Given the massive expanse of material featured, the sheer diversity and length of Relentless is quite a thing to behold. In recent years other projects have opted for much longer releases, and with the most-high profile being Prurient’s extended album Rainbow Mirror (spanning 7 LP’s or 3CD’s). For comparative sakes, while Rainbow Mirror contains a range and engaging and sonically interesting passages, when taken in totality it never fully captured my full attention for the entirety of its duration. Yet to then refer this back to Relentless, it is significantly longer release than Rainbow Mirror, but has no difficultly in maintaining focus and interest over its substantial runtime. Perhaps Relentless won’t change your mind if the recent run of albums have not been to your liking, but for those who have been following SJ’s creative decade plus journey, Relentless is a very fitting final statement.

Sutcliffe Jugend – The Hunger

Sutcliffe Jugend – The Hunger 2xCD Death Continues 2018

Over the past twelve years Sutcliffe Jugend – the duo of Kevin Tomkins and Paul Taylor – have been rather productive and issued 20 releases in that time-frame. Specifically 2006 appears to be the particular point in time when the project was reactivated, following a five year gap from 1999’s viscerally direct The Victim As Beauty album, while also shifting towards wider sonic experimentation. Although today’s version Sutcliffe Jugend is a very different beast from the sonic brutality issued during the initial 1980’s phase, they have remained a power electronics act at heart and in overall attitude. But in forging new paths by dialing down on the all-out sonic assault and seeking out far more diverse sonic treatments and stylistic experimentation, this approach is in full display on this sprawling double CD.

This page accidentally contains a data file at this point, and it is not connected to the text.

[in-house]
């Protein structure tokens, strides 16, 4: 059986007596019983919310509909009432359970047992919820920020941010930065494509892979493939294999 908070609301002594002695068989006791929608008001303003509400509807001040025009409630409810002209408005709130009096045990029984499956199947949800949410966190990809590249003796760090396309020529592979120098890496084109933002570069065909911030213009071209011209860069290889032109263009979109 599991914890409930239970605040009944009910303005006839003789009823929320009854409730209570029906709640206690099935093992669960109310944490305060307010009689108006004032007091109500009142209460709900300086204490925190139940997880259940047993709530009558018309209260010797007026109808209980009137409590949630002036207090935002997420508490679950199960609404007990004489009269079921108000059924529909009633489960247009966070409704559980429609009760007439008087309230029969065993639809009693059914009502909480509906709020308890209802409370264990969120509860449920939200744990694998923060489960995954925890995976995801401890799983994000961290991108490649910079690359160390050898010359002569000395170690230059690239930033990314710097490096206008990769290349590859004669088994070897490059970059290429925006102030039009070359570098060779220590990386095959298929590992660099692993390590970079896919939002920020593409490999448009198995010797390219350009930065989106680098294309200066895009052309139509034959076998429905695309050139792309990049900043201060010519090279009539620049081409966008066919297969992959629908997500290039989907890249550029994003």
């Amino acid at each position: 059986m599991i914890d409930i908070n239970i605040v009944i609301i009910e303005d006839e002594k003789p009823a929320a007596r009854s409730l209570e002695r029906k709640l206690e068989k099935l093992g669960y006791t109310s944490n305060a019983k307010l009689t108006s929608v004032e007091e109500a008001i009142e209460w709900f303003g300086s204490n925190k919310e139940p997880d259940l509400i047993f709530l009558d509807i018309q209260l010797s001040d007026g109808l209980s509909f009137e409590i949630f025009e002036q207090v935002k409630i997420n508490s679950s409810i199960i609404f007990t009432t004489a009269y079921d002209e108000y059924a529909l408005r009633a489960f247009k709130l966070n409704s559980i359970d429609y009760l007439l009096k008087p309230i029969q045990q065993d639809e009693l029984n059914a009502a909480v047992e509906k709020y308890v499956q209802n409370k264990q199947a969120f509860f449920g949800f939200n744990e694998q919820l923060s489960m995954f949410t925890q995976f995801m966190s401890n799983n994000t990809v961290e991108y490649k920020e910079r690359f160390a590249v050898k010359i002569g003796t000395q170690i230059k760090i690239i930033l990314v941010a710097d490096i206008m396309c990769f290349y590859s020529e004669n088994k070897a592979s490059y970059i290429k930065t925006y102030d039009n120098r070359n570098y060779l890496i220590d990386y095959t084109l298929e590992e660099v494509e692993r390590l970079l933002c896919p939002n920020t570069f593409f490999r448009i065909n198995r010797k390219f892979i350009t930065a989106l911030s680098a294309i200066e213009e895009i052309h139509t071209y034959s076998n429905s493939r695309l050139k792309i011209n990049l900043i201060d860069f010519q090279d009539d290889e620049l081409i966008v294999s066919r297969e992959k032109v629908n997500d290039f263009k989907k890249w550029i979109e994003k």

On the early album track The Mute Shall Speak, the crisp digital noise squalls is perhaps partially reminiscent of later era Whitehouse, while Sehnusucht features a stuttering fast paced rhythmic programming coupled with jagged digital shards stabbing at the ears from the background. This track is also noteworthy as it demonstrates the vocals of Kevin Tomkins being in a strong trademark style, which are delivered in a drawling semi whispered rant which on occasion steps up to being half sung and half screamed. Lyrically the album is noted to be densely rendered, which have a particular psychoanalytical bent in various description of the power dynamic in personal relationships; first person internalised dialogue; and at times ‘stream of conciseness’ narration. Yet Cause comes as the first major surprise by featuring a ‘doom jazz’ sound of minimalist piano and double bass (and consequently wholly reminiscent of Bohren & Der House of Gore), yet further augmented with spoken vocals and swathes of minimalist backing distortion. But not to stop there, the sonic surprises just keep on coming, where Crushed delivers pump organ, synth drones, sparse xylophone and meditative spoken vocals, and Unashamed with its quirky programmed electronica. From there the rest of the first CD deviates through musique concrète (Dissonance); maudlin piano melody and abstracted strings (Angels Flying Into The Burning Gates of Hell); emotive sub-orchestral drones (A Room Full of Knives and Eulogy); while the closing track The Pain Will Take Everything Away is a doom drone oriented work with treated ethereal female vocals and moody bowed cello etc.